Social workers consider many factors when they receive these invitations, including cultural norms. So, gaining cultural competence helps social workers find the best way to balance client relationships.
Offer Their Phone Number to Clients
Sending a text message is a quick way to check in with clients. But this convenience could make it easier for dual relationships in social work to form, according to Social Work Today. Social workers should set limits for when clients can reach them at a personal number. Otherwise, they may work longer hours and face an erosion of professional boundaries in social work interactions.
Connect With Clients on Social Media
Facebook, Instagram and other social media provide a view into a person’s life. That transparency undercuts a practitioner’s ability to maintain professional boundaries in social work. Therefore, social workers should be cautious when accepting clients’ friend and follow requests.
Ethical social workers also avoid searching social media sites for unneeded client information. This respect for client confidentiality even plays into integrity in social work practice, as detailed in the NASW Code of Ethics.
Work in Close-Knit Communities
It could be said that in small towns, no one is a stranger. This familiarity increases the likelihood that social workers will interact with clients outside their professional relationships. As a result, it can be tricky for social workers in close-knit communities to navigate dual relationships in social work.
The Journal of Social Work studied tactics that help social workers succeed in rural communities where dual relationships are common. As the journal found, following ethical codes is necessary to protect a client’s well-being. But social workers should also commit to an essential practice: self-reflection.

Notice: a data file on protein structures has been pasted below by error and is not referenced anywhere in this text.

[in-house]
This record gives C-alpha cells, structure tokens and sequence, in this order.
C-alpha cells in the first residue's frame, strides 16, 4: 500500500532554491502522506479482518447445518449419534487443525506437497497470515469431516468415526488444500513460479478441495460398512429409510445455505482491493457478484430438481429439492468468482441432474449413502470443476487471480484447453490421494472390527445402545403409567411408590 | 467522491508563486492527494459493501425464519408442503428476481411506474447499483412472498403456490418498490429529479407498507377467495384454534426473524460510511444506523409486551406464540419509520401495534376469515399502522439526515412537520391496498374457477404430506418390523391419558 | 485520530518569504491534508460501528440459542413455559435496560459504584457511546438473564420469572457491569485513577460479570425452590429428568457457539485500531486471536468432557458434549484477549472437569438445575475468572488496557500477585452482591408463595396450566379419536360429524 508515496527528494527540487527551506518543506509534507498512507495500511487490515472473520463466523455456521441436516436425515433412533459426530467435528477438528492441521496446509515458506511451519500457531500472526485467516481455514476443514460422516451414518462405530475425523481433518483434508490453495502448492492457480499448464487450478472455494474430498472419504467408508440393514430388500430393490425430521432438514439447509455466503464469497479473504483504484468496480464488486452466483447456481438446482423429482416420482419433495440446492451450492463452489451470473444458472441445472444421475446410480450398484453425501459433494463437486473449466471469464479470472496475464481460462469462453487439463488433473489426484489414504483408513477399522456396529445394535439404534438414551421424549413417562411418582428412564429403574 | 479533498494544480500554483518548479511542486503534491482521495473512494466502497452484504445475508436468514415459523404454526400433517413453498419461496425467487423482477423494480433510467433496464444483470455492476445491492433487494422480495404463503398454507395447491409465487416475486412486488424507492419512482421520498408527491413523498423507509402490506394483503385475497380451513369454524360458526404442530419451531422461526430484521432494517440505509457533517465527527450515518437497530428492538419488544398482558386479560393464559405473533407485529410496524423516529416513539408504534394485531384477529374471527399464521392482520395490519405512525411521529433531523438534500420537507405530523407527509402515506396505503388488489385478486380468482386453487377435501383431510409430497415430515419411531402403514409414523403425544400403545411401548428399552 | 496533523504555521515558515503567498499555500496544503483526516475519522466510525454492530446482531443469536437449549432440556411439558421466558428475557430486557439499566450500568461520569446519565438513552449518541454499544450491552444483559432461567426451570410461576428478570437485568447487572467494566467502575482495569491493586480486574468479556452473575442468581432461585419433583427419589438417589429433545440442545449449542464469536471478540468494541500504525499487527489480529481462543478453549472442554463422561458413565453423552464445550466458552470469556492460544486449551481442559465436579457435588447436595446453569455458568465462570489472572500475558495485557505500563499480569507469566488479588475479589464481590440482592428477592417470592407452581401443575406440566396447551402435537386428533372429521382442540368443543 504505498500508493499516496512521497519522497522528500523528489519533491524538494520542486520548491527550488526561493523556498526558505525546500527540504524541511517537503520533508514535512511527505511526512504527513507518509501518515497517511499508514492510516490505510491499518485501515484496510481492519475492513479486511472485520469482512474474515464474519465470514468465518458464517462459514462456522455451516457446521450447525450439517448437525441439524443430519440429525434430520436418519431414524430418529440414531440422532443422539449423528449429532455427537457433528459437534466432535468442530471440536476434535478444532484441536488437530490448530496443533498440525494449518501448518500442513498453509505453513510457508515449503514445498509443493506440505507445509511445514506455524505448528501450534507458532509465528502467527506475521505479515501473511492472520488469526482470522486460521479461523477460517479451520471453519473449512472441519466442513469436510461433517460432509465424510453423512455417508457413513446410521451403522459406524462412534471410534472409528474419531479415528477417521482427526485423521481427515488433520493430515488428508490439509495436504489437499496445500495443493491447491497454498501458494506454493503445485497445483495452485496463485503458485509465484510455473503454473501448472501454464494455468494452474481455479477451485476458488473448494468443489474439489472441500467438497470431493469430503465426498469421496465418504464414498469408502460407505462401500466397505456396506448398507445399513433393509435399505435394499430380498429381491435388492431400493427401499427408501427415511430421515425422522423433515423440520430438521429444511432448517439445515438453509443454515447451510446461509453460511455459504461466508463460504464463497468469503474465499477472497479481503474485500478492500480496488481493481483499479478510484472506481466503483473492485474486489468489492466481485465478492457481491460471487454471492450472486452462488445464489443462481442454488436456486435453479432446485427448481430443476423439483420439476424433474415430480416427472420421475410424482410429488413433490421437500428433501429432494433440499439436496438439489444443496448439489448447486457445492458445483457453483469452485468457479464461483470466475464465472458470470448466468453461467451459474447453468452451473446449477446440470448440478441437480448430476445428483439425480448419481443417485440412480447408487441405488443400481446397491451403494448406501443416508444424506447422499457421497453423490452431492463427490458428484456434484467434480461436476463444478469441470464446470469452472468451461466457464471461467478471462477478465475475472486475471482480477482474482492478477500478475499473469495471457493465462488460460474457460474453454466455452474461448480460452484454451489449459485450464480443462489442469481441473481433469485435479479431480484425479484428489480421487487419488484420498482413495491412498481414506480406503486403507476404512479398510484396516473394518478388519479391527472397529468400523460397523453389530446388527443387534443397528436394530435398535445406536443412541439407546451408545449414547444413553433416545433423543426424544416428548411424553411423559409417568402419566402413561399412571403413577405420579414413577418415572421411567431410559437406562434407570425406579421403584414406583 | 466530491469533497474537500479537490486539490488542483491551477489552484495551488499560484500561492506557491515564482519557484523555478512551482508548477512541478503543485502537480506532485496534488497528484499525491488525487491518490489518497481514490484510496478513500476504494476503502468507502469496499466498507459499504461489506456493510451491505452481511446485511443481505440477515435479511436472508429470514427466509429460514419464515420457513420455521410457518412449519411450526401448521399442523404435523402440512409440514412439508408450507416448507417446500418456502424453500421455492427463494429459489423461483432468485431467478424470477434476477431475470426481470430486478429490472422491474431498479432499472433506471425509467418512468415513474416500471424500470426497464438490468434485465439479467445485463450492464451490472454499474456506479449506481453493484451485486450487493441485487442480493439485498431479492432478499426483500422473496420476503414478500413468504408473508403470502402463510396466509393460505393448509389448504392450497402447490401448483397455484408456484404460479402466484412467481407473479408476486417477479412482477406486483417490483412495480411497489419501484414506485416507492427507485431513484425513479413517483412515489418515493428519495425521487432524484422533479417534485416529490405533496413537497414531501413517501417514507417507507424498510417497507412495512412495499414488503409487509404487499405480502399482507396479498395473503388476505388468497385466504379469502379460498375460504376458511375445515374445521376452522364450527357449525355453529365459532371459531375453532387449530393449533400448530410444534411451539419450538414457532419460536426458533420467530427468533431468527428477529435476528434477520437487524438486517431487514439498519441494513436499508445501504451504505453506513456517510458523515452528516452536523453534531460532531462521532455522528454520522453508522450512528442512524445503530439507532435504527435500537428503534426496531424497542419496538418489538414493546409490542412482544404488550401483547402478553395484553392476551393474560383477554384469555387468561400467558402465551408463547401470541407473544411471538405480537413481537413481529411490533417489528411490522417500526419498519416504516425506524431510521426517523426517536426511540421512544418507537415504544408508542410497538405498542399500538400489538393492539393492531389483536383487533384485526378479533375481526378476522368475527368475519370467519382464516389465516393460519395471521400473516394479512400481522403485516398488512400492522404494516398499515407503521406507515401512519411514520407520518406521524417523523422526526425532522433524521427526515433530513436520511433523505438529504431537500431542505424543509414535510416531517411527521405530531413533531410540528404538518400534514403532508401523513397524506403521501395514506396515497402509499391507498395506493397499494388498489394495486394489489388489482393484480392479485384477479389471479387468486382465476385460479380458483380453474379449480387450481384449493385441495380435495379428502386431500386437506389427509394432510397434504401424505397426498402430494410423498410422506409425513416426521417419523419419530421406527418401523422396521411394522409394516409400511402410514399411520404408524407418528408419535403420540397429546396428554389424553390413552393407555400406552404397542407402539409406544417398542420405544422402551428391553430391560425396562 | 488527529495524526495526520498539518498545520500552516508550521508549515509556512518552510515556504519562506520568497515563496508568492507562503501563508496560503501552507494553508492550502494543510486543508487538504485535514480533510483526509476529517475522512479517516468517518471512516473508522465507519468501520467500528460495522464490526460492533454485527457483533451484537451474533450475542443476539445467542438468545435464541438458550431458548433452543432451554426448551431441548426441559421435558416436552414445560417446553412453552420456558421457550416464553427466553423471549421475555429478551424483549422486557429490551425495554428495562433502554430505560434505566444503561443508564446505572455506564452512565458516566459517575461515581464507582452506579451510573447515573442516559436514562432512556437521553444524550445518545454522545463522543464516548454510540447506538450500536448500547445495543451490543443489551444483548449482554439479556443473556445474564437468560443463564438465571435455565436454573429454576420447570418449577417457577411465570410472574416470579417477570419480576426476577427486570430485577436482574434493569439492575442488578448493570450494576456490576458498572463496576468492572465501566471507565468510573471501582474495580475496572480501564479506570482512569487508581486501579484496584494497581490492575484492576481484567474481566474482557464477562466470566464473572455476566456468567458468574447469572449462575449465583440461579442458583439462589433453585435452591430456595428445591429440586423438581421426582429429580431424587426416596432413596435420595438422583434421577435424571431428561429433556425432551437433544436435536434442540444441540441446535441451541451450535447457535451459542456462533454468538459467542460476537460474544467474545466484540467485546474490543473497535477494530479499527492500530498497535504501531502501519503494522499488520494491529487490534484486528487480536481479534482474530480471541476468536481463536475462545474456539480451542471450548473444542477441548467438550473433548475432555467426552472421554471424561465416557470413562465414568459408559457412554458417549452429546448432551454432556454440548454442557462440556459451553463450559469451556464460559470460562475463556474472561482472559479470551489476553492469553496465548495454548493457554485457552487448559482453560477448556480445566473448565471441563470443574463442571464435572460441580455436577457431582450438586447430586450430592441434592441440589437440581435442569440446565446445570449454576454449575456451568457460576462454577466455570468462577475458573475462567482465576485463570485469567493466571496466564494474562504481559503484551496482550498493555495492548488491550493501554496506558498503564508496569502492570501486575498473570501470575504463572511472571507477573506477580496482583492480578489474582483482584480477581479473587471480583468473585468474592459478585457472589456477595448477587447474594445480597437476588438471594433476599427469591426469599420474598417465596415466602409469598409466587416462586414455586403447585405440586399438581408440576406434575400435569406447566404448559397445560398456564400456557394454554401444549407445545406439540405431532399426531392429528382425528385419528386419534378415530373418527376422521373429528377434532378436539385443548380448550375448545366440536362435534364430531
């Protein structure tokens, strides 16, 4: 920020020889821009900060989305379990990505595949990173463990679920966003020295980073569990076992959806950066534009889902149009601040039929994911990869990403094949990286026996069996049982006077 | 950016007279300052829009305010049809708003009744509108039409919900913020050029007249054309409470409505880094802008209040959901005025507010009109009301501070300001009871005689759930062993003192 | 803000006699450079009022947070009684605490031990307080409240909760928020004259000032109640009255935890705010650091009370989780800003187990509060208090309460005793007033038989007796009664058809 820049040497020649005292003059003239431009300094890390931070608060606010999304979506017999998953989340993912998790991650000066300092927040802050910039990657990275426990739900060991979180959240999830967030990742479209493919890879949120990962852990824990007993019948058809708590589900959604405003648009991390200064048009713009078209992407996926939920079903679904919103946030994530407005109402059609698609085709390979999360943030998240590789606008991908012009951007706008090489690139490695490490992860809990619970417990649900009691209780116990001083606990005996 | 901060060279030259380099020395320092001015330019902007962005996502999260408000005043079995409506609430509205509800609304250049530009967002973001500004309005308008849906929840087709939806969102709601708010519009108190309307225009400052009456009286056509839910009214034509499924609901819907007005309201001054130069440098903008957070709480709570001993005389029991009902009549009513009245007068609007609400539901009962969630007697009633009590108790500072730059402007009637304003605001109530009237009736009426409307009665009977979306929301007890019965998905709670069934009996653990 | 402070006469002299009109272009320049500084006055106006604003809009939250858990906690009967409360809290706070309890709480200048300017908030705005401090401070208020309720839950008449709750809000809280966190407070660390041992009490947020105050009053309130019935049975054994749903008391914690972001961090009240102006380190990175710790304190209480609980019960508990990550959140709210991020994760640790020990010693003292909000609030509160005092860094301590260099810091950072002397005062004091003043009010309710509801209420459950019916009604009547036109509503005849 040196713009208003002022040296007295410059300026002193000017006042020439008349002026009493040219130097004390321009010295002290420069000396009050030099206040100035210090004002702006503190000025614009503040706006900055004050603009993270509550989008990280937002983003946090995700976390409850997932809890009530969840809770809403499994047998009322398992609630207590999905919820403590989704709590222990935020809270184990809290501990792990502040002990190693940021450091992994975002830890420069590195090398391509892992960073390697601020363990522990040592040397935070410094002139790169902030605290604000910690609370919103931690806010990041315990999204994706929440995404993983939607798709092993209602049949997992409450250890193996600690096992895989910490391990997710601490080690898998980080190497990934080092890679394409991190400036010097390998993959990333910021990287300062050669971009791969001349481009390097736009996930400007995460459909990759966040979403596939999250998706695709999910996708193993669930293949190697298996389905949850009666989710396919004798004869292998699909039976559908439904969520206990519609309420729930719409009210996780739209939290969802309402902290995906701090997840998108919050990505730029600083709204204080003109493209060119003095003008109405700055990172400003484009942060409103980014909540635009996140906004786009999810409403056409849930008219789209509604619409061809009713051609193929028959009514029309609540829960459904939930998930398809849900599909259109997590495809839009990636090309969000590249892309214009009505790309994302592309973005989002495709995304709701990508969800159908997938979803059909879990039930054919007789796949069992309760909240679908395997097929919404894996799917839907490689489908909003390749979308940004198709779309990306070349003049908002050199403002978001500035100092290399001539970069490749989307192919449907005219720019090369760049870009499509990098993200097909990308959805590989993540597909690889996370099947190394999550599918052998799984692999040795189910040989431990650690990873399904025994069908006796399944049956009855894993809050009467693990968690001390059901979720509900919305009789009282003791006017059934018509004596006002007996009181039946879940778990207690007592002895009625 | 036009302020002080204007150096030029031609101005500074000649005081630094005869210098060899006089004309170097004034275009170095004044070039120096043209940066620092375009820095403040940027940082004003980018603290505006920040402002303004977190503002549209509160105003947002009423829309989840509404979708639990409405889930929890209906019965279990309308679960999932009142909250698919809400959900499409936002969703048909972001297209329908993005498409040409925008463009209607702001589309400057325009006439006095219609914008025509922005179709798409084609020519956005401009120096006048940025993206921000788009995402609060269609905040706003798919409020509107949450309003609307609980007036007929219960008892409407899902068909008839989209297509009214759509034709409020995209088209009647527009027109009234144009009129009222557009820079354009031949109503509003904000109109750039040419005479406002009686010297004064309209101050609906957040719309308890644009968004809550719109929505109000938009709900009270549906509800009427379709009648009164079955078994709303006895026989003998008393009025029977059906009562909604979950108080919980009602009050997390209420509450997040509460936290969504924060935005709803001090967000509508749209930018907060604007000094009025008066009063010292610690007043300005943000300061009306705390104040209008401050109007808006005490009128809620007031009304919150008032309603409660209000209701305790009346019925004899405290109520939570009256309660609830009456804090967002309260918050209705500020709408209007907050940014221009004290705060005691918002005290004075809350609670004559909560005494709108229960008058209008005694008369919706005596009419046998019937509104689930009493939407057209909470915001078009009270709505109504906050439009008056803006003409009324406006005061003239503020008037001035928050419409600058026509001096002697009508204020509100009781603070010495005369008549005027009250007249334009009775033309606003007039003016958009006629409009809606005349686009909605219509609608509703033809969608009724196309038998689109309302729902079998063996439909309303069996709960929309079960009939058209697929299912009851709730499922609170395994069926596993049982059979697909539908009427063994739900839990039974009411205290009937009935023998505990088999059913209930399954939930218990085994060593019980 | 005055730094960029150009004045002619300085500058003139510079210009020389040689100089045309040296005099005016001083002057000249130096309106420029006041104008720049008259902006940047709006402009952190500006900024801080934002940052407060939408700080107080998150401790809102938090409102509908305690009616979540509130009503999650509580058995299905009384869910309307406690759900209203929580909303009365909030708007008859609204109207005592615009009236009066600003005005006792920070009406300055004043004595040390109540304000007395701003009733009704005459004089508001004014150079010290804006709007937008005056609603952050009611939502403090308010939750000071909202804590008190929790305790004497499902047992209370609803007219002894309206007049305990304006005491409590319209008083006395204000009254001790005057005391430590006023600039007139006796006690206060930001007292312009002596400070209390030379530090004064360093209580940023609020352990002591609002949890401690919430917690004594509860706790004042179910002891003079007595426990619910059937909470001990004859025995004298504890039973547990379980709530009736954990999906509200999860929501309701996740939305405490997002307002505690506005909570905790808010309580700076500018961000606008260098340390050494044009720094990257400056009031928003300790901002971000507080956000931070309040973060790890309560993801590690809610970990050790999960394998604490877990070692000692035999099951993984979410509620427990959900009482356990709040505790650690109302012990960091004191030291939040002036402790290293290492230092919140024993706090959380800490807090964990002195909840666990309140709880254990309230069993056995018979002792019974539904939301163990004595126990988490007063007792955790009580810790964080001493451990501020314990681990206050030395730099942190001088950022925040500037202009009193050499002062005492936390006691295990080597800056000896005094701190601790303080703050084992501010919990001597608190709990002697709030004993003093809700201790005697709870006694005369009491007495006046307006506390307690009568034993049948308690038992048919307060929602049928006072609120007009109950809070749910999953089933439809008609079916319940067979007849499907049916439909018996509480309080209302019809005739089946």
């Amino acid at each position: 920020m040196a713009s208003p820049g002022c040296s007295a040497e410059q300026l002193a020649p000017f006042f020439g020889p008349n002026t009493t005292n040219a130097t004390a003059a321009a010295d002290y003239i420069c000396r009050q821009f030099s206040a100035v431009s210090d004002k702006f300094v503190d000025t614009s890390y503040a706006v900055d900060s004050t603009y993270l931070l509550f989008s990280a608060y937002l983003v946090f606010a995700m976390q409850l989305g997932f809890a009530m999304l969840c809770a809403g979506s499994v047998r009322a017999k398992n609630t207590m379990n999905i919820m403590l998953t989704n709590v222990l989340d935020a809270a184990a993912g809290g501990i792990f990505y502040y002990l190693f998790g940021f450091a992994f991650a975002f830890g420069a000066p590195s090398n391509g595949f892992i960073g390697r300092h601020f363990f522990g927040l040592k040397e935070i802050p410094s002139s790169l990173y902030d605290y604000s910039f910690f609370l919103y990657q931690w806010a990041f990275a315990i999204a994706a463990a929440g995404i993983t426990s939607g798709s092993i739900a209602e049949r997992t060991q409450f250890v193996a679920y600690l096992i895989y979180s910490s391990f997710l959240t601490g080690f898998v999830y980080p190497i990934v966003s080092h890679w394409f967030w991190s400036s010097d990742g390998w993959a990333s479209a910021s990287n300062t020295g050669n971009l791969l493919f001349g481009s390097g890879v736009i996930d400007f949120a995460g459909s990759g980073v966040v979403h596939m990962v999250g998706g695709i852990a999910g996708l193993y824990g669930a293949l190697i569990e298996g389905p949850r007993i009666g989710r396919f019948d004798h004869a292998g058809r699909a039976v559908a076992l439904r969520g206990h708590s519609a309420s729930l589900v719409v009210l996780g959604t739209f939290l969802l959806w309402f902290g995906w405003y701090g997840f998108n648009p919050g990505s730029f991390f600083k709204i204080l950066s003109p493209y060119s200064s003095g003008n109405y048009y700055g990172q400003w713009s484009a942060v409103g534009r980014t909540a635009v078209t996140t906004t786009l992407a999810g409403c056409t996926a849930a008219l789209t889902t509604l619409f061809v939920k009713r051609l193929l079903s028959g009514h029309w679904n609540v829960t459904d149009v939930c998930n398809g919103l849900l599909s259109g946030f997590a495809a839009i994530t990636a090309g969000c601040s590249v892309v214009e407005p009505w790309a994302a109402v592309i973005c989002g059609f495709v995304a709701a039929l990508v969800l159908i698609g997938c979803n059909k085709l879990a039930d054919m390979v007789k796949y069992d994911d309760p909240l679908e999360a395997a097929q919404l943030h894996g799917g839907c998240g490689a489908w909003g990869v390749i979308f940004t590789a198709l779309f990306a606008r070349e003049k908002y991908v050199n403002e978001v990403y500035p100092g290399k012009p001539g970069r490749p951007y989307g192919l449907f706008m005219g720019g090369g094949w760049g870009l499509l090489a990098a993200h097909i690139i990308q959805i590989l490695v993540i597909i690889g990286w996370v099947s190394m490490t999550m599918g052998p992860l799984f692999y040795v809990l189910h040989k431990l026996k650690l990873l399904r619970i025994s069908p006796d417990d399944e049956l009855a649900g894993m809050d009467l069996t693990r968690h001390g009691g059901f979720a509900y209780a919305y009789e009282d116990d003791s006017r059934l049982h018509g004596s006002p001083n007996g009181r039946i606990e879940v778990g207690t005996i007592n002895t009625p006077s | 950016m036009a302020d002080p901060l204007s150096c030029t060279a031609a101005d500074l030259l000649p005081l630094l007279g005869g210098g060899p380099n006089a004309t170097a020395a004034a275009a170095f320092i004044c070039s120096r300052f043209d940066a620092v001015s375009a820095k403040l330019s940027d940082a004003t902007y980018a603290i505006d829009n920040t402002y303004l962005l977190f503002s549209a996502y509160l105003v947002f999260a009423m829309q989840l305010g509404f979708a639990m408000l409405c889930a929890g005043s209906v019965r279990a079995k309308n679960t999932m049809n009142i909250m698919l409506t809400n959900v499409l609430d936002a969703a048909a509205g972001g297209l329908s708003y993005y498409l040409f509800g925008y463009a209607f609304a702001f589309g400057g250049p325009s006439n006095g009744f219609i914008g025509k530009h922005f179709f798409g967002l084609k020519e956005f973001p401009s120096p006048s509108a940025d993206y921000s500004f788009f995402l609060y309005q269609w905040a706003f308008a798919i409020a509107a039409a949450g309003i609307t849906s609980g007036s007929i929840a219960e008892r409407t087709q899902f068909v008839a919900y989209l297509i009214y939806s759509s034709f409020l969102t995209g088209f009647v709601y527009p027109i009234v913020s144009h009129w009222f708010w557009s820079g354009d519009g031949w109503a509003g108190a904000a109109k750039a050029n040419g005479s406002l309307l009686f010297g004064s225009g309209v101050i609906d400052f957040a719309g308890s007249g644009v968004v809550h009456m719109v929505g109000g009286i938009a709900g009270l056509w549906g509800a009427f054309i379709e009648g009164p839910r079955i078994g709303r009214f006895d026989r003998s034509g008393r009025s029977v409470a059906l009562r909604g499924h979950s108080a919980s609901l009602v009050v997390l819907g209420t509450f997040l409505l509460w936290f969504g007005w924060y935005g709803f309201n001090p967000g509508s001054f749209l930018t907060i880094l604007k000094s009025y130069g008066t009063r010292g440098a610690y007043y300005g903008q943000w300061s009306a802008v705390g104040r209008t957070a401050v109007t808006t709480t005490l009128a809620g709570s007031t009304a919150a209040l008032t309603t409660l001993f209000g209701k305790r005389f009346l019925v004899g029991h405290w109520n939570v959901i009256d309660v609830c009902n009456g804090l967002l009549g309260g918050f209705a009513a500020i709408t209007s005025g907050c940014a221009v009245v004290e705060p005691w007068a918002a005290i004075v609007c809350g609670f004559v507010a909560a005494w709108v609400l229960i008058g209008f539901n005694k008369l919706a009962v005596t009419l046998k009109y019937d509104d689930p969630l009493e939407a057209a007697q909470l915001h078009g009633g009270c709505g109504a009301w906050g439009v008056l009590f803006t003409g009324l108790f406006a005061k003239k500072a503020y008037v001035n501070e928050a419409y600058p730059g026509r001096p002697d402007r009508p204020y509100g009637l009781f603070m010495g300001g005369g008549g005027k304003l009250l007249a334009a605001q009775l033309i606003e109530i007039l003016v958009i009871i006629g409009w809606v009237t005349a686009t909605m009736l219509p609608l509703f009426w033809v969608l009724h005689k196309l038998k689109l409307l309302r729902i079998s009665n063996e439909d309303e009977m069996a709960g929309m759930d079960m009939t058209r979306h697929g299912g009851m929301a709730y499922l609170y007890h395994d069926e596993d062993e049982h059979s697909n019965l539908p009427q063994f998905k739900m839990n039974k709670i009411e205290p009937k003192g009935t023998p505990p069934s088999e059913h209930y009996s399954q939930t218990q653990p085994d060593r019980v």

Using Self-Reflection to Navigate Dual Relationships in Social Work
A study by Social Work Education explored the role that self-reflection plays in professional development, focusing on:
- Reflection on action takes place after social workers engage with clients. This reflection allows them to “think about and link their practice to knowledge.” It provides time to analyze their performance and devise ways to meet their obligations to their clients.
- Reflection in action takes place when a social worker engages clients. Through this in-the-moment reflection, social workers think “about their experience and what they are doing while they are doing it.” It enables social workers to monitor their behavior to ensure it aligns with strict ethical standards.
How do these techniques help practitioners navigate dual relationships in social work? To answer that question, let’s consider the Journal of Social Work’s study of social workers in small towns. Its authors concluded that self-reflection enables social workers to practice “explicit decision-making” when facing dual relationships. This approach helps simplify difficult choices as social workers follow standards to:
- Prioritize client well-being over personal interests.
- Deliver consistent support to each client.
- Protect themselves in multifaceted relationships.
The journal noted that successful self-reflection requires professional development. Social workers should continue their education to acquire the tools and knowledge to navigate dual relationships in social work.
Educational opportunities also enable newcomers to enter this field. If you’re interested in moving into social work, you can build foundational knowledge in an online bachelor’s degree in social work program. By earning your online BSW with Campbellsville University, you will learn to provide client support rooted in strong ethics and Christian values.
Campbellsville University’s online social work program offers flexibility for meeting your work and family commitments as you take classes. You will also build experience providing direct support with clients during an on-site practicum. Once you graduate, you will be ready to thrive in social work practice or further your education in an online MSW program.